Compact Linear Motor Gantry

DN Staff

July 19, 2010

3 Min Read
Compact Linear Motor Gantry

Thedesign goal for Aerotech's new small footprint AGS1500 gantry is to optimizemechanical stiffness of the gantry for precise contouring accuracy in 2-Dspace.

Designedfor a smaller footprint and payload capacity than the company's AGS15000 gantrysystem, the new gantry maintains the same design goals in a smaller format. Itoptimizes the mechanical stiffness in the structure of the gantry, reducingangular errors to improve contouring accuracy. The system is designed fortravel distances up to 500 x 500 mm, loads up to 15 kg and provides velocity to3 m/s, and accelerations up to 5 g using brushless linear servomotors.

Target applications include ultra-precise,high-dynamic contouring, precision micromachining, stencil cutting, fuel cellmanufacturing, solder-ball placement, printed electronics manufacturing,high-speed pick-and-place, automated assembly, vision inspection, dispensingstations and high-accuracy inspection.


"Thekey with contouring applications is maintaining precise control of curvedmotions while also maintaining high speeds to maximize throughput," says JimJohnston, product manager for Aerotech's Automation Systems Group. "For manymechanical systems, the throughput versus tolerance trade-off is the keychallenge. Especially with a gantry-type system, there is a lot of inertialenergy to deal with to optimize performance when machining small features ormaintaining small contour accuracies."

As a system executes small contouredmotions, overcoming the inertia of the system during those moves usuallyresults in position errors. With micromachining a square corner, for example,it's impossible to instantaneously decelerate one axis and instantaneouslyaccelerate the other axis, so the system can easily overshoot and producesquare corners that are distorted. The planar design of the AGS1500 optimizesthe motion to reliably machine the sharp corners, or any other contour that maybe required.

"Innovations in the mechanical design includethe gantry's planar design, which helps to reduce both the center of gravity ofthe system and angular errors," says Johnston. "From a software standpoint,advanced control algorithms optimize gantry operation. An Enhanced ThroughputModule measures the energy that the gantry system is inducing into the baseplate, and allows the controller to feed forward or inject that energy signalback into the gantry control."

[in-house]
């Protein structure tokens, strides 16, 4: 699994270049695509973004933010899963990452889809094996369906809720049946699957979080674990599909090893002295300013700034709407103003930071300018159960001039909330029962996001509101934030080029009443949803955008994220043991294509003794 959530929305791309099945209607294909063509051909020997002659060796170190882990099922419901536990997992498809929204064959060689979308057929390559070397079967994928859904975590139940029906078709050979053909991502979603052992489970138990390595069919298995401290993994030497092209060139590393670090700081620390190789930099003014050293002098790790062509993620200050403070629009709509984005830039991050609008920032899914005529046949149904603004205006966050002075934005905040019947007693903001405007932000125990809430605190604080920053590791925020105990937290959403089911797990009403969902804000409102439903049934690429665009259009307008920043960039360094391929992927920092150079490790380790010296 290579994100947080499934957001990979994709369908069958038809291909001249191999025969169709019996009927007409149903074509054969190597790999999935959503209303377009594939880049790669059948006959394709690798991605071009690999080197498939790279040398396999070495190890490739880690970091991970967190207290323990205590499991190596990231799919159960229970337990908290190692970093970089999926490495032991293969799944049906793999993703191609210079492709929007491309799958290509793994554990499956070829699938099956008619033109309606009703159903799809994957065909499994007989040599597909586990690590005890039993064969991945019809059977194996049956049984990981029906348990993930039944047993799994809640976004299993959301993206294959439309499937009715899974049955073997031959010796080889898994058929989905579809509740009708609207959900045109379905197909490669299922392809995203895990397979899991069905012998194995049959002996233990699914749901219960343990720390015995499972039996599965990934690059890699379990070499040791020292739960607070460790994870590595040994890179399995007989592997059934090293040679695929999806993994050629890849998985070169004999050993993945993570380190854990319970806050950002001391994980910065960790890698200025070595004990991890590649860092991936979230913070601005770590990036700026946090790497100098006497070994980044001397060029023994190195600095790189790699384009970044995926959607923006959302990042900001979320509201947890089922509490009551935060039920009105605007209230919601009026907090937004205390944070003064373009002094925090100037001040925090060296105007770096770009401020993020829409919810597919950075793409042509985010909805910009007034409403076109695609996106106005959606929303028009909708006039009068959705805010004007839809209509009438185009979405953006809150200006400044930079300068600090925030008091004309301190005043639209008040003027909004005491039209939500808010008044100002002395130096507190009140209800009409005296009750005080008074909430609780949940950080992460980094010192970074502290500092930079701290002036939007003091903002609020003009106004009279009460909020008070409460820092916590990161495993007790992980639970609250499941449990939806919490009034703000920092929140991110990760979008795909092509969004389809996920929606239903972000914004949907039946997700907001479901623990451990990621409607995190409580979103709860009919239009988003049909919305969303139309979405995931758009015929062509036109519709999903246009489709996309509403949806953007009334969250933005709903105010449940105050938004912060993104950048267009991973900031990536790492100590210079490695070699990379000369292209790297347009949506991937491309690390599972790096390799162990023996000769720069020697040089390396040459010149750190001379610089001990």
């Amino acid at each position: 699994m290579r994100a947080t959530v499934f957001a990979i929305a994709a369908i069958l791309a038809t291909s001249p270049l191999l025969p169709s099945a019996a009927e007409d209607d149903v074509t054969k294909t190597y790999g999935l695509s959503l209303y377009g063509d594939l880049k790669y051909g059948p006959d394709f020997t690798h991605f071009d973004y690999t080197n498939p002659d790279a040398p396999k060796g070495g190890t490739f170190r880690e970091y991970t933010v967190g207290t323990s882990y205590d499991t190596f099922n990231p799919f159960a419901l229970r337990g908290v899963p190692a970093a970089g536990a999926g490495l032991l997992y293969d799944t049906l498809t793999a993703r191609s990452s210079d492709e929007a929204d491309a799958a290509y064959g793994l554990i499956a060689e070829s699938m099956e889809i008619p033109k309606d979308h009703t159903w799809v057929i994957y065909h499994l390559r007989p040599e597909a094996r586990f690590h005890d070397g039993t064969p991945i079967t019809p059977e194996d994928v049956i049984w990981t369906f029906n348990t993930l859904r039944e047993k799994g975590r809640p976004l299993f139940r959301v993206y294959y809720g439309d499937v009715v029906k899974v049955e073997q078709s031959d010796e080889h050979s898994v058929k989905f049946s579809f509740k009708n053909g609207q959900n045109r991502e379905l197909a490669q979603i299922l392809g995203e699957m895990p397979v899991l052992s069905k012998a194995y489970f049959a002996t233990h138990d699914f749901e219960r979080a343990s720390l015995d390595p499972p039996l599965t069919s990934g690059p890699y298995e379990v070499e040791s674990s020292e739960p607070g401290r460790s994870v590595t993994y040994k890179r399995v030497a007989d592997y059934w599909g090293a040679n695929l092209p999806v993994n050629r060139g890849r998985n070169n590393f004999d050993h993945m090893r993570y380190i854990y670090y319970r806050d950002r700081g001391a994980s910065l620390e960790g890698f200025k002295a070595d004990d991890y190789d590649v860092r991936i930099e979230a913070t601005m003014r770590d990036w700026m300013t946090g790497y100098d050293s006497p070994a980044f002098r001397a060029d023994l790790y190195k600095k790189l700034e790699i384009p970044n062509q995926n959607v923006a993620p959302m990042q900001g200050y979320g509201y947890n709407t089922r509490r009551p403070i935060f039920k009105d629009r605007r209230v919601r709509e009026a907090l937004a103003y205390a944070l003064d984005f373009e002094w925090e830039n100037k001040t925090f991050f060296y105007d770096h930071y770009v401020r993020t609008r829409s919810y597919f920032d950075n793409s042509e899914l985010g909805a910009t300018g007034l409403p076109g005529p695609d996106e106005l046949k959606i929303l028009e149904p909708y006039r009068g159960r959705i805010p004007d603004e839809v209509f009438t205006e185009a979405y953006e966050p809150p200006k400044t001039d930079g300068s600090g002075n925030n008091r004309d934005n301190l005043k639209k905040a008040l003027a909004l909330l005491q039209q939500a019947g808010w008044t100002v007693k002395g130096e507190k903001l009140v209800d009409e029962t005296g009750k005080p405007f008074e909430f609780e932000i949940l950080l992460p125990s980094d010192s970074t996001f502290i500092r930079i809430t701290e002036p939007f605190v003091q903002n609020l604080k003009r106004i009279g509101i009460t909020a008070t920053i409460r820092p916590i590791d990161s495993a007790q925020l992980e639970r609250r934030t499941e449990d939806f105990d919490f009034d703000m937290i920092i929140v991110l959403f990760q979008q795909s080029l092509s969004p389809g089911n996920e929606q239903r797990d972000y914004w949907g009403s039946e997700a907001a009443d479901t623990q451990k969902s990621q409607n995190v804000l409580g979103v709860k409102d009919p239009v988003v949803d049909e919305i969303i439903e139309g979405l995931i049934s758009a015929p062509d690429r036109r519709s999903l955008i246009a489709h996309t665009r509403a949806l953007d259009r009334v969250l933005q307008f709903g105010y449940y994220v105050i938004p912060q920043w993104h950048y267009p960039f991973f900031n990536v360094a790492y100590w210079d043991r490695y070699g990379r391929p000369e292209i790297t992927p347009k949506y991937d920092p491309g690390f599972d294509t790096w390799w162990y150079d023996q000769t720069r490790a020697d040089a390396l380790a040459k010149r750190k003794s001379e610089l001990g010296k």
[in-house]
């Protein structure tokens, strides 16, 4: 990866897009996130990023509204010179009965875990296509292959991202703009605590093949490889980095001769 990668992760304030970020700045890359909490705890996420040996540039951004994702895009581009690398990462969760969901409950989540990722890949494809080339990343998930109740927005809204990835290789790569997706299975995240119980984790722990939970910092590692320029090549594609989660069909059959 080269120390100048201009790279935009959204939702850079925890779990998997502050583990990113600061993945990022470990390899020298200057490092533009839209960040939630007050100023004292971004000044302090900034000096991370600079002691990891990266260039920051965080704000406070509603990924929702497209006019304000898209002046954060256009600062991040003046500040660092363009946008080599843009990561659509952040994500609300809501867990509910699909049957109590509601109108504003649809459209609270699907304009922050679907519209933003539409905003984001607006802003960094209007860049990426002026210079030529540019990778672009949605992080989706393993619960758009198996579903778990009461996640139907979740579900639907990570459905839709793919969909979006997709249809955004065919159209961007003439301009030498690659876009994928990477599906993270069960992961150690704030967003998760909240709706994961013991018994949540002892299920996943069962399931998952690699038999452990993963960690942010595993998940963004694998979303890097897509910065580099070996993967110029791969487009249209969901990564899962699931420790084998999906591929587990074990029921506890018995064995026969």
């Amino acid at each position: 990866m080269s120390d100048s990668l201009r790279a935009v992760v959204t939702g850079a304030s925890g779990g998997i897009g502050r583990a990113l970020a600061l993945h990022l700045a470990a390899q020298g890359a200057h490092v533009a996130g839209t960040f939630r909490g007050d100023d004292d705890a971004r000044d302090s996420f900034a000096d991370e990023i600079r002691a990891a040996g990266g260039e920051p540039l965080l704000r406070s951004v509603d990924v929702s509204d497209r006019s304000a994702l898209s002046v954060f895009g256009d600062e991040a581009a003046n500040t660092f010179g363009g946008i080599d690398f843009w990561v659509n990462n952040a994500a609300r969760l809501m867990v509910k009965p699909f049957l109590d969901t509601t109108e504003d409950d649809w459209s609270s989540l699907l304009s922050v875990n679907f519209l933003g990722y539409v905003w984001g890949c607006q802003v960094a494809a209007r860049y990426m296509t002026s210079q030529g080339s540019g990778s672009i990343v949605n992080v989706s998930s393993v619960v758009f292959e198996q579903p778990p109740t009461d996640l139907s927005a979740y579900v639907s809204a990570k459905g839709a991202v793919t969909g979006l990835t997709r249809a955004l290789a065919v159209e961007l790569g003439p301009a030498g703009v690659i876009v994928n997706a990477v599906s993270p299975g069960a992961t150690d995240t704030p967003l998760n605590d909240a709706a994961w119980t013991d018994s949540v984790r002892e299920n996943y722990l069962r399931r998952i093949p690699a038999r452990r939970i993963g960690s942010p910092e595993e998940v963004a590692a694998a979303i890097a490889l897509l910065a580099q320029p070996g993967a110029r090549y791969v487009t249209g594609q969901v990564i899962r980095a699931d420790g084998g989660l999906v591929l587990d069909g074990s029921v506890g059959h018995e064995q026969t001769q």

Gain Scheduling is another feature that ispart of the controller's dynamic toolbox. It reduces settling times andprovides a mechanism within the controller to dynamically change servo loopgains as it completes the move. The result is that an application can move intoposition and settle more quickly by using higher servo gains.

Johnstonsays there are two trends with this type of precision machinery. One trend isto produce components with ever-increasing tolerances as technology improves. Theother trend is to maintain a given tolerance while increasing throughput toexpand capacity by making parts faster. Normally as you increase tolerances,throughput decreases. The AGS1500 design keeps both in mind so that highertolerances can be maintained with higher throughput.

Another goal is optimizing the system forthermal expansion to ensure consistent operation during temperature variations.These variations occur both from changes in the surrounding environment, aswell as differences in application demands such as speed and accelerations fromdifferent part programs.

Temperature variations cause components toexpand and exert different stresses in different areas over travel. As such,lower servo loop gains must be used, which limit the capabilities and bandwidthof the system. Elements designed into the AGS1500 gantry enable it to operateat full capacity over a wide temperature range, allowing it to use a higher setof gains without causing instabilities

Sign up for the Design News Daily newsletter.

You May Also Like